Passage of the medical marijuana state question on the June 26 ballot would create risks for Oklahoma businesses, members of the Greater Oklahoma City Chamber were told Tuesday during a panel discussion.
The 80,000-member Oklahoma Farm Bureau recently became the latest of many groups to come out in opposition to State Question 788, announced Pat McFerron, a political consultant and lobbyist who has been working with the chamber to try to defeat SQ 788.
Several Oklahoma chambers of commerce, medical associations, church groups and law enforcement organizations previously have announced their opposition.
“These groups are not against medicinal marijuana,” McFerron said. “This is not an opposition to medicinal marijuana in any way, shape or form. The only thing that unites them is that they are opposed to State Question 788 because the reality is it’s as close to recreational as you can get if not being recreational.”
Much of the opposition to SQ 788 to date has focused on language in the initiative petition that states there are “no qualifying conditions” required for a doctor to sign off on a medical marijuana recommendation for a patient.
Supporters say that language gives physicians discretion to recommend marijuana for a broad variety of ailments for which it might be beneficial, while opponents contend it’s a thinly disguised attempt to make marijuana available to any adult Oklahoman who wants it, rather than just those who might benefit medically.
The state question creates special concerns for businesses, including whether they could stop members of the public from using marijuana in restaurants, hotels and arenas, McFerron said.
“From a business perspective, it appears to create a special class of employee,” he said. “It would be in conflict with your ability to offer a drug-free workplace.”
In particular, employers are concerned about language in the initiative petition that would prohibit an employer from taking action against a medical marijuana license holder solely based upon the status of an employee as a medical marijuana license holder or the results of a drug test showing positive for marijuana or its components, said Mark VanLandingham, vice president of government relations for the chamber.
“Employees who drive heavy machinery or work on an oil rig could no longer be disciplined for failing a drug test,” VanLandingham said. “Although an employer could arguably under the state question discipline an employee for having marijuana at work or showing up impaired, there are no restrictions on using it right before work or on lunch hour and it’s just going to be really hard to get a grip on all this stuff. You are going to create a work environment in some sectors of the economy that is just very dangerous.”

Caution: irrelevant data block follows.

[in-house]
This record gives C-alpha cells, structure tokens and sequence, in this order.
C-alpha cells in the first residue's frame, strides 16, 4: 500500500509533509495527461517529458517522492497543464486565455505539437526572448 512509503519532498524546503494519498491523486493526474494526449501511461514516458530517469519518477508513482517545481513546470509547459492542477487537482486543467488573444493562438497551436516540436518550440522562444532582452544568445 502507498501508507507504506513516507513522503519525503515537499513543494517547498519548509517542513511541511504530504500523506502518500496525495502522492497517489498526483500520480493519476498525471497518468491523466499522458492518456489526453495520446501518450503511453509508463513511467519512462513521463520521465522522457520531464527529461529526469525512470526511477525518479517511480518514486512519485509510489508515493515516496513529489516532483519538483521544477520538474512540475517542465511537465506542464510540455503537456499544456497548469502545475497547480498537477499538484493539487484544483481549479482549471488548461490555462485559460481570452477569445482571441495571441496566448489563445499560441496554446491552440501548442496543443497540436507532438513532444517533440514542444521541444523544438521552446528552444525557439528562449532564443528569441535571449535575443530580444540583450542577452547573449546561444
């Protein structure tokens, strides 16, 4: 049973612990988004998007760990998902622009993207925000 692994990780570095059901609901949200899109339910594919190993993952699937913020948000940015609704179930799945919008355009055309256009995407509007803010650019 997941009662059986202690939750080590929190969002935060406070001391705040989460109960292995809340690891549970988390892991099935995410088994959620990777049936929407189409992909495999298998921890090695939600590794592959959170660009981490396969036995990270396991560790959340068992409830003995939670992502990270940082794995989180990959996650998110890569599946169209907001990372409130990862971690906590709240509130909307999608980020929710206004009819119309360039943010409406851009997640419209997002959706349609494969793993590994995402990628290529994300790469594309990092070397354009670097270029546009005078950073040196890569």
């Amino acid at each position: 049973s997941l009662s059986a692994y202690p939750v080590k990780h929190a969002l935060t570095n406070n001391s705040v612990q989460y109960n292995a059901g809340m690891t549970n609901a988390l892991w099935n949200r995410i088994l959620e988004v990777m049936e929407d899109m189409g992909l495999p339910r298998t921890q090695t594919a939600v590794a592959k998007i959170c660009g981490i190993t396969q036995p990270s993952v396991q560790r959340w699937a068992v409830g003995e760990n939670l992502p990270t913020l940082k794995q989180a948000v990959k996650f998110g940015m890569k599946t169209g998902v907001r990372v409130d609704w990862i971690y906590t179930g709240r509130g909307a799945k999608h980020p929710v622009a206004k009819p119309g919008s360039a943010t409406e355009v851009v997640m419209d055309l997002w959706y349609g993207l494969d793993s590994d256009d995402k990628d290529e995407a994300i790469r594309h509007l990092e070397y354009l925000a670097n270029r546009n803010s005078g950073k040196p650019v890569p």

VanLandingham said employers who try to maintain a drug-free workplace could find themselves being sued for discrimination by medical marijuana users.
Workers’ compensation rates could be expected to rise, he said.
“It won’t take long, I think it’s natural to expect that an employee can get insurance to pay for his or her medical marijuana just by claiming an injury so you’re going to run into that situation,” he said.
Brad Krieger, executive vice president and regional manager for Arvest Bank, said bankers are concerned about SQ 788 not just as it relates to their employees, but also because it would add financial risk to business loans.
“Every company that’s in our portfolio, we really have to worry about,” Krieger said, adding that an adverse court decision in a medical marijuana discrimination case could make a loan financially risky that wasn’t previously.
McFerron acknowledged that state lawmakers could pass future legislation that would fix most of the anticipated problems but contended it would be better to defeat the state question and then have the Legislature draft a more narrow medical marijuana law.
Backers of the state question have said they know further legislation will be required if it is approved by voters, but they believe it would provide a good basic framework for making medical marijuana available in Oklahoma to those who would benefit from it.
By: Randy Ellis, NewsOK